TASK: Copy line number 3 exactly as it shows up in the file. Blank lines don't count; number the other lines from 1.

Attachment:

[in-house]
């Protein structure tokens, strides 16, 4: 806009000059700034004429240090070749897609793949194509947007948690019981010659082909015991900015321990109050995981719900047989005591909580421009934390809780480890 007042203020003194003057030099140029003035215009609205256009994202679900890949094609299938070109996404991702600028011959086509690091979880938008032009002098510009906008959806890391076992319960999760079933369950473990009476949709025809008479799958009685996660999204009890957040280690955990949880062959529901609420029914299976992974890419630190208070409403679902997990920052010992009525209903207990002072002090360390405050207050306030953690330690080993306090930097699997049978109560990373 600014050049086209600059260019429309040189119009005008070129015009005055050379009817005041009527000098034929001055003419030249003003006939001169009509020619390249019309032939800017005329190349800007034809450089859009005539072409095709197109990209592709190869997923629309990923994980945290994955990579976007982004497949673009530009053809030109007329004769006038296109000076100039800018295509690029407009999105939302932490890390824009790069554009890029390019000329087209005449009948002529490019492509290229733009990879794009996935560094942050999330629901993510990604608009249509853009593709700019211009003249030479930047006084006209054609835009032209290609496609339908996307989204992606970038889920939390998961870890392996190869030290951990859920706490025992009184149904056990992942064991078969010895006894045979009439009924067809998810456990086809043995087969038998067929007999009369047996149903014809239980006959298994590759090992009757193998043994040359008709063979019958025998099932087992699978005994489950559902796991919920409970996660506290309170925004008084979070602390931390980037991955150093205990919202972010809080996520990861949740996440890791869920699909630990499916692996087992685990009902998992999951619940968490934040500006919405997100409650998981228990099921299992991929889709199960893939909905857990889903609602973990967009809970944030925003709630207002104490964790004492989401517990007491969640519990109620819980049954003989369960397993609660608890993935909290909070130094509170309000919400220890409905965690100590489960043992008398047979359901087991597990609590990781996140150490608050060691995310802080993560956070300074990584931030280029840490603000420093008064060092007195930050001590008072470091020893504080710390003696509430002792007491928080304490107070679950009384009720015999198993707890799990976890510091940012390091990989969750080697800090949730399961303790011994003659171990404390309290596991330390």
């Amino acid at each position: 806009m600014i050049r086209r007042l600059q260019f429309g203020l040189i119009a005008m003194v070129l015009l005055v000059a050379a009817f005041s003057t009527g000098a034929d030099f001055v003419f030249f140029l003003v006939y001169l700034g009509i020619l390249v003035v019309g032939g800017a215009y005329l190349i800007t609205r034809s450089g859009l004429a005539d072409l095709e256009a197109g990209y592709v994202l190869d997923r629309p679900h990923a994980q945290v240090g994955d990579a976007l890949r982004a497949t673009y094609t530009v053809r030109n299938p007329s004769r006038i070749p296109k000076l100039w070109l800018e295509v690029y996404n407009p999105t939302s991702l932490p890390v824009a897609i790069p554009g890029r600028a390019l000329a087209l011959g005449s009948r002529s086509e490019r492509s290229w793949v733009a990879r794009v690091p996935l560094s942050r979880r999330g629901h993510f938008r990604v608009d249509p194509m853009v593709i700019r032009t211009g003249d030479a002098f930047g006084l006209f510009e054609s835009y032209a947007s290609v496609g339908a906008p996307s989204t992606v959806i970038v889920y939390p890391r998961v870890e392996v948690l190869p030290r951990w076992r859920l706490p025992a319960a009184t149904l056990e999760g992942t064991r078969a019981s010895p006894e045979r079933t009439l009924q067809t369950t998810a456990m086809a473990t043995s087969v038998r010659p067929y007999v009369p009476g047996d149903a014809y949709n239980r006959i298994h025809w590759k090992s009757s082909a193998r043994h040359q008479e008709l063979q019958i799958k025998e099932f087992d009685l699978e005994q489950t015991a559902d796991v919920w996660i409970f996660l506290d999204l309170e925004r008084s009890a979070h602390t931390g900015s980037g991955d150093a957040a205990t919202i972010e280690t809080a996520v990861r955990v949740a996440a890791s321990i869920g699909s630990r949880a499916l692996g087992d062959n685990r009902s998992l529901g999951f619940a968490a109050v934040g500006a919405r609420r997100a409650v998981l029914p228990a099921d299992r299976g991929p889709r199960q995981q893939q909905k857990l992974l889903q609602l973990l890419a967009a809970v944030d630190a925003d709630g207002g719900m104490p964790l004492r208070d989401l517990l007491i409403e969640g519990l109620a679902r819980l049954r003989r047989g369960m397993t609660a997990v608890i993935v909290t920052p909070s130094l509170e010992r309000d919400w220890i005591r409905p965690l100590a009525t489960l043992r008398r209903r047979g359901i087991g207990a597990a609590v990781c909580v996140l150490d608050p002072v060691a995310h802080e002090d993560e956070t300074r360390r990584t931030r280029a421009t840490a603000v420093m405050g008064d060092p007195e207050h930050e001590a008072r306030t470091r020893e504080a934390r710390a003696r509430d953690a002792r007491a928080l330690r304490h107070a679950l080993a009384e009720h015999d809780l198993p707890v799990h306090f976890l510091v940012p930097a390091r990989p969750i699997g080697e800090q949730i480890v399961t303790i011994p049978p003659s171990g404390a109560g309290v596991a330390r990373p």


């Amino acid at each position: 806009m600014i050049r086209r007042l600059q260019f429309g203020l040189i119009a005008m003194v070129l015009l005055v000059a050379a009817f005041s003057t009527g000098a034929d030099f001055v003419f030249f140029l003003v006939y001169l700034g009509i020619l390249v003035v019309g032939g800017a215009y005329l190349i800007t609205r034809s450089g859009l004429a005539d072409l095709e256009a197109g990209y592709v994202l190869d997923r629309p679900h990923a994980q945290v240090g994955d990579a976007l890949r982004a497949t673009y094609t530009v053809r030109n299938p007329s004769r006038i070749p296109k000076l100039w070109l800018e295509v690029y996404n407009p999105t939302s991702l932490p890390v824009a897609i790069p554009g890029r600028a390019l000329a087209l011959g005449s009948r002529s086509e490019r492509s290229w793949v733009a990879r794009v690091p996935l560094s942050r979880r999330g629901h993510f938008r990604v608009d249509p194509m853009v593709i700019r032009t211009g003249d030479a002098f930047g006084l006209f510009e054609s835009y032209a947007s290609v496609g339908a906008p996307s989204t992606v959806i970038v889920y939390p890391r998961v870890e392996v948690l190869p030290r951990w076992r859920l706490p025992a319960a009184t149904l056990e999760g992942t064991r078969a019981s010895p006894e045979r079933t009439l009924q067809t369950t998810a456990m086809a473990t043995s087969v038998r010659p067929y007999v009369p009476g047996d149903a014809y949709n239980r006959i298994h025809w590759k090992s009757s082909a193998r043994h040359q008479e008709l063979q019958i799958k025998e099932f087992d009685l699978e005994q489950t015991a559902d796991v919920w996660i409970f996660l506290d999204l309170e925004r008084s009890a979070h602390t931390g900015s980037g991955d150093a957040a205990t919202i972010e280690t809080a996520v990861r955990v949740a996440a890791s321990i869920g699909s630990r949880a499916l692996g087992d062959n685990r009902s998992l529901g999951f619940a968490a109050v934040g500006a919405r609420r997100a409650v998981l029914p228990a099921d299992r299976g991929p889709r199960q995981q893939q909905k857990l992974l889903q609602l973990l890419a967009a809970v944030d630190a925003d709630g207002g719900m104490p964790l004492r208070d989401l517990l007491i409403e969640g519990l109620a679902r819980l049954r003989r047989g369960m397993t609660a997990v608890i993935v909290t920052p909070s130094l509170e010992r309000d919400w220890i005591r409905p965690l100590a009525t489960l043992r008398r209903r047979g359901i087991g207990a597990a609590v990781c909580v996140l150490d608050p002072v060691a995310h802080e002090d993560e956070t300074r360390r990584t931030r280029a421009t840490a603000v420093m405050g008064d060092p007195e207050h930050e001590a008072r306030t470091r020893e504080a934390r710390a003696r509430d953690a002792r007491a928080l330690r304490h107070a679950l080993a009384e009720h015999d809780l198993p707890v799990h306090f976890l510091v940012p930097a390091r990989p969750i699997g080697e800090q949730i480890v399961t303790i011994p049978p003659s171990g404390a109560g309290v596991a330390r990373p």